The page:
Political thriller weaves a tangled web

Red Joan draws audience into a tangled web of intrigue

The political thriller Red Joan becomes even more intriguing when you realise it is, albeit loosely, based on a true story.

The tangled web of deceit and subterfuge weaved by Joan Stanley (ably played by the irrepressible Judi Dench) in the latter part of the Second World War was hidden for decades.

However, following the death of a leading public servant – and former colleague – Joan’s unsavoury association with the KGB is revealed.

As Joan recalls her past, we are transported back to late-1930s Cambridge where, as a shy and naive undergraduate student (played by Sophie Cookson), she studied science.

Her life, however, takes an unexpected turn when she befriends glamorous Communist classmate Sonya (played by Tereza Srbova) – and meets and falls in love with Sonya’s dashing cousin Leo (Tom Hughes).

But it is only when Joan joins a top-secret British program to build nuclear weapons, that her allegiance to her country is tested.

After several entreaties, her newfound ‘comrades’ persuade her to leak classified information to Russia, and the die is cast.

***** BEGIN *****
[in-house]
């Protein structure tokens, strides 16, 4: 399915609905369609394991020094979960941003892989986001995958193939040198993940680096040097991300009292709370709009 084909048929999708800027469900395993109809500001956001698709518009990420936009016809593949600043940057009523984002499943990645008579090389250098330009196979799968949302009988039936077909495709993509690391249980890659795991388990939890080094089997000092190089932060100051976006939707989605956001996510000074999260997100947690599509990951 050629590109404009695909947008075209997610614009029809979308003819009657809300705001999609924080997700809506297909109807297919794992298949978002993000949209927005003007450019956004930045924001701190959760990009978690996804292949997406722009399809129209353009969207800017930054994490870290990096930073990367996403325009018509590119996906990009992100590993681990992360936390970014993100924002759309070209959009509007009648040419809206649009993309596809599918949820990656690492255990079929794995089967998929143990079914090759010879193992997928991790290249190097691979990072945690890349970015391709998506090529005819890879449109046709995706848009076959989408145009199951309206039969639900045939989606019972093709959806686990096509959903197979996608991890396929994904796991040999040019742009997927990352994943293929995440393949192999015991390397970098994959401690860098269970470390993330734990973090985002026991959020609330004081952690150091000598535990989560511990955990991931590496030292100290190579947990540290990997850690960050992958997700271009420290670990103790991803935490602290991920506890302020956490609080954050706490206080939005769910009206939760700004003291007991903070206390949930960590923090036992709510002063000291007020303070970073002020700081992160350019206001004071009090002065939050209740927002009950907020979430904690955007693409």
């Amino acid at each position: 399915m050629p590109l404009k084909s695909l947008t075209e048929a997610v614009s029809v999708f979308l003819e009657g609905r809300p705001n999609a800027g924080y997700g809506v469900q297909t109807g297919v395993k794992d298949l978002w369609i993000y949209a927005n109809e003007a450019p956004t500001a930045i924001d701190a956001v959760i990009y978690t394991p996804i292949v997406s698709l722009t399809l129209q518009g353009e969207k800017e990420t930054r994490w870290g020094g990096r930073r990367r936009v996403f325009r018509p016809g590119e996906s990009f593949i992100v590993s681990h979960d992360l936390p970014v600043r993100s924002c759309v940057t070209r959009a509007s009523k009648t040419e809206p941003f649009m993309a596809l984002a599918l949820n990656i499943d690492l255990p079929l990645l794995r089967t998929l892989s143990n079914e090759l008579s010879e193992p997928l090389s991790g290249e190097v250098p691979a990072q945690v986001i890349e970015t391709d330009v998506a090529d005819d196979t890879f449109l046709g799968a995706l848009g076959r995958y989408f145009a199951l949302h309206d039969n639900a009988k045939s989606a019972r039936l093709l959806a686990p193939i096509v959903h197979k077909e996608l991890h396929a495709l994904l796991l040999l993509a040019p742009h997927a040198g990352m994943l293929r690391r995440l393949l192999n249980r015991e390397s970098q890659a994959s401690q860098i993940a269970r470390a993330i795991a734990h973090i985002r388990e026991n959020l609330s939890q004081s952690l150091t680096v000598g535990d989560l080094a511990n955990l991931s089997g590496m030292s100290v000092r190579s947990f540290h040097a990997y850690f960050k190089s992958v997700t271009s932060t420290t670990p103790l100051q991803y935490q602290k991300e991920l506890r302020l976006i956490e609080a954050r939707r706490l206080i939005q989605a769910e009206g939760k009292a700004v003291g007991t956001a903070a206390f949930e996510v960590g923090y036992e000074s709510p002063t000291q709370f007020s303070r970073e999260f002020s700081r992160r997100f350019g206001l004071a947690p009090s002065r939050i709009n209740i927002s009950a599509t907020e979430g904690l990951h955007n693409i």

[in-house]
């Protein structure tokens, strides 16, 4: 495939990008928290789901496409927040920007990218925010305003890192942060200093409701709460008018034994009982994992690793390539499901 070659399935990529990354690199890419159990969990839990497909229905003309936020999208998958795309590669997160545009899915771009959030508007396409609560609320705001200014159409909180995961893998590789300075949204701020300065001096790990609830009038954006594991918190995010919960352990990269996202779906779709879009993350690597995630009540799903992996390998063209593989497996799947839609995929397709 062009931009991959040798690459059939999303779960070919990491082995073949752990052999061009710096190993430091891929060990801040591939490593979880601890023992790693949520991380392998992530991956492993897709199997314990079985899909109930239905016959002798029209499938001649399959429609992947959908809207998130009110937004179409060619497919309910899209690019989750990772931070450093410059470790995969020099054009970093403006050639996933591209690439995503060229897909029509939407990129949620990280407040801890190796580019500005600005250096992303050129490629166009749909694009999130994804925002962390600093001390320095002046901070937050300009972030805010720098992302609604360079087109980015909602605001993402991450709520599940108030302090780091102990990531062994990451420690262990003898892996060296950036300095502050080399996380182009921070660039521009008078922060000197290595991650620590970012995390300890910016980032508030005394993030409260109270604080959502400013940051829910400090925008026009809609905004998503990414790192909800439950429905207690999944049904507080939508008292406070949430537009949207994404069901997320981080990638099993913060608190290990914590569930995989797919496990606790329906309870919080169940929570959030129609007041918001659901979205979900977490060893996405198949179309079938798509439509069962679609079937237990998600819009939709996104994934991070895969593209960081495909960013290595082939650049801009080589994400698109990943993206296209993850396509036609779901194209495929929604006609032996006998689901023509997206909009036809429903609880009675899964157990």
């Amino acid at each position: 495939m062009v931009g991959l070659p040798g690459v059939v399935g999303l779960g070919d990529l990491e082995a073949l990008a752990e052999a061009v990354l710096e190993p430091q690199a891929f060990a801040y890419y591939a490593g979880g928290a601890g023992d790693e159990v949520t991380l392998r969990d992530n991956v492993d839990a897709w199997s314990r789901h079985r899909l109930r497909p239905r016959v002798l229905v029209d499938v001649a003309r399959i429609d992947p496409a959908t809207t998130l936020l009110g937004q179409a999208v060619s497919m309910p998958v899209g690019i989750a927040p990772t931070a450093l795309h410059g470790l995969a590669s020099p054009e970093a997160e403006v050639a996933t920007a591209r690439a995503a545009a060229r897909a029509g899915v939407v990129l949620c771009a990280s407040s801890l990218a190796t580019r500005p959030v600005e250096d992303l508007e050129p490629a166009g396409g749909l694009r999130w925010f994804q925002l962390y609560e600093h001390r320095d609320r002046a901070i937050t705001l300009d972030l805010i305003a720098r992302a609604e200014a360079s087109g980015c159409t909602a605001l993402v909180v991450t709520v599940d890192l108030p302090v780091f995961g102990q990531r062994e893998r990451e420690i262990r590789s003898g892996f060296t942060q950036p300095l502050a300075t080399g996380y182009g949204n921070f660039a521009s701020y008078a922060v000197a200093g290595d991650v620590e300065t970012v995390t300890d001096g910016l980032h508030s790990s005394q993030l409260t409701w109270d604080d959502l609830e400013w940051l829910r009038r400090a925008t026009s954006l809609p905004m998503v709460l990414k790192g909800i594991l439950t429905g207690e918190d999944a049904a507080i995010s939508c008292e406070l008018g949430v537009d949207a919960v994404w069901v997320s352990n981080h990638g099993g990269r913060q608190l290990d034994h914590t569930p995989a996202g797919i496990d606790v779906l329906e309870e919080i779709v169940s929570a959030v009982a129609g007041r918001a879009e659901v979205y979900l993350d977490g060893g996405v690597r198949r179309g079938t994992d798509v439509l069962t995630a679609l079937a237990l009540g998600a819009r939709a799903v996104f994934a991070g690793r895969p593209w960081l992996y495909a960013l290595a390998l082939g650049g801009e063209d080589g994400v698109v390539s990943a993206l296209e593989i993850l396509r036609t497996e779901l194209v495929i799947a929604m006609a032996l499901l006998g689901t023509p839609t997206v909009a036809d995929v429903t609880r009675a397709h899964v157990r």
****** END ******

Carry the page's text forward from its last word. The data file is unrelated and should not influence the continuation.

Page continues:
Red Joan is a fairly simplistic film, and does not delve too deeply into the real reasons why someone would want to betray their own country.

However, towards the end of the film, Joan does put up the argument to the police investigators that she did it out of altruism: or a misguided attempt to ‘even up the score’ between Russia and Britain regarding the atomic bomb.

Her reasoning is that by providing the Russians with the nuclear secrets, she actually helped prevent a possible nuclear war through MAD, or Mutually Assured Destruction.

MAD virtually guarantees that no superpower will ever use their nuclear arms in anger, as the repercussions would be suicidal.

Joan justifies her actions by pointing to the fact that no country has used a nuclear bomb against another country since Hiroshima.

Of course, for some viewers this may sound like a ‘cop out’ – a convenient excuse to get her off the hook.

However, she firmly believes it, and that in some ways, is one of the weaknesses the film.

It doesn’t sound entirely plausible, especially when you consider that Joan gave the secrets away fairly easily, and with little or no remorse.

Whatever view you take, the Red Joan plot is at times, fairly unconvincing; although strong performances from Dench and Cookson do help counteract many of the film’s flaws.

Red Joan commences on May 31, 2019 at Luna Leederville, Luna on SX and the Windsor Cinema.

Political thriller weaves a tangled web
Political thriller weaves a tangled web

By Mike Peeters







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